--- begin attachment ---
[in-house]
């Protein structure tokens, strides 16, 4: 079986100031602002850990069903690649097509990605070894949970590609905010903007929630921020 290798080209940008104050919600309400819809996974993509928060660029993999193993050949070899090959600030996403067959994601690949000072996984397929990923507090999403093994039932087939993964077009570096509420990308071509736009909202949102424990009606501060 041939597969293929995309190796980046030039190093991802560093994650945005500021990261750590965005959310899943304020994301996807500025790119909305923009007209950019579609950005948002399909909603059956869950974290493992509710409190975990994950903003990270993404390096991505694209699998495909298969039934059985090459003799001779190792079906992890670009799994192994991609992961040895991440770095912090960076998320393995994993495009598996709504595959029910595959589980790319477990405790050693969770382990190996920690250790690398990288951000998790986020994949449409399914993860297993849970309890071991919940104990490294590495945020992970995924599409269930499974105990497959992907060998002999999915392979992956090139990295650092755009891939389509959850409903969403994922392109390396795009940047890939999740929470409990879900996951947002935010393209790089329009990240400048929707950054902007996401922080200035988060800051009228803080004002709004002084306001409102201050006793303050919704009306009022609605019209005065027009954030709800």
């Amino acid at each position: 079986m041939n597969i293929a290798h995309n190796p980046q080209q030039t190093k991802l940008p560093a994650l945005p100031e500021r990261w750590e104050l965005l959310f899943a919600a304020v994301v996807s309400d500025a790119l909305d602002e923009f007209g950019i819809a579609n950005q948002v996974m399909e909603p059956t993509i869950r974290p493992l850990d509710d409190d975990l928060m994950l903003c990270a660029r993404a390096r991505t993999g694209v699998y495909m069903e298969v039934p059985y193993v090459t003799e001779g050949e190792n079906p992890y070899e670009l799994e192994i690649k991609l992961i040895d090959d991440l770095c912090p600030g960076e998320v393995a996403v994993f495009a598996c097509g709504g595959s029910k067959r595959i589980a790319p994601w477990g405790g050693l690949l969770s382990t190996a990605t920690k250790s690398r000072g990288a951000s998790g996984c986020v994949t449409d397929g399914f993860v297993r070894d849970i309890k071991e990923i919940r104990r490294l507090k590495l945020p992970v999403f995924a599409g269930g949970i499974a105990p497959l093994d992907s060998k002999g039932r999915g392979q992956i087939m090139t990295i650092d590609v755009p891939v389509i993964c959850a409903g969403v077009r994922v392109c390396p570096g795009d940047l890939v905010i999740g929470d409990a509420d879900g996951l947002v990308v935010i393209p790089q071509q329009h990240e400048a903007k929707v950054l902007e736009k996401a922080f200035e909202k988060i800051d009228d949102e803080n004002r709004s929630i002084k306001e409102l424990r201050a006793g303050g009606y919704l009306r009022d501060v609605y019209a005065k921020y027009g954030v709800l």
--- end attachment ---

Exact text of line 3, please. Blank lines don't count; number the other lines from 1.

């Amino acid at each position: 079986m041939n597969i293929a290798h995309n190796p980046q080209q030039t190093k991802l940008p560093a994650l945005p100031e500021r990261w750590e104050l965005l959310f899943a919600a304020v994301v996807s309400d500025a790119l909305d602002e923009f007209g950019i819809a579609n950005q948002v996974m399909e909603p059956t993509i869950r974290p493992l850990d509710d409190d975990l928060m994950l903003c990270a660029r993404a390096r991505t993999g694209v699998y495909m069903e298969v039934p059985y193993v090459t003799e001779g050949e190792n079906p992890y070899e670009l799994e192994i690649k991609l992961i040895d090959d991440l770095c912090p600030g960076e998320v393995a996403v994993f495009a598996c097509g709504g595959s029910k067959r595959i589980a790319p994601w477990g405790g050693l690949l969770s382990t190996a990605t920690k250790s690398r000072g990288a951000s998790g996984c986020v994949t449409d397929g399914f993860v297993r070894d849970i309890k071991e990923i919940r104990r490294l507090k590495l945020p992970v999403f995924a599409g269930g949970i499974a105990p497959l093994d992907s060998k002999g039932r999915g392979q992956i087939m090139t990295i650092d590609v755009p891939v389509i993964c959850a409903g969403v077009r994922v392109c390396p570096g795009d940047l890939v905010i999740g929470d409990a509420d879900g996951l947002v990308v935010i393209p790089q071509q329009h990240e400048a903007k929707v950054l902007e736009k996401a922080f200035e909202k988060i800051d009228d949102e803080n004002r709004s929630i002084k306001e409102l424990r201050a006793g303050g009606y919704l009306r009022d501060v609605y019209a005065k921020y027009g954030v709800l």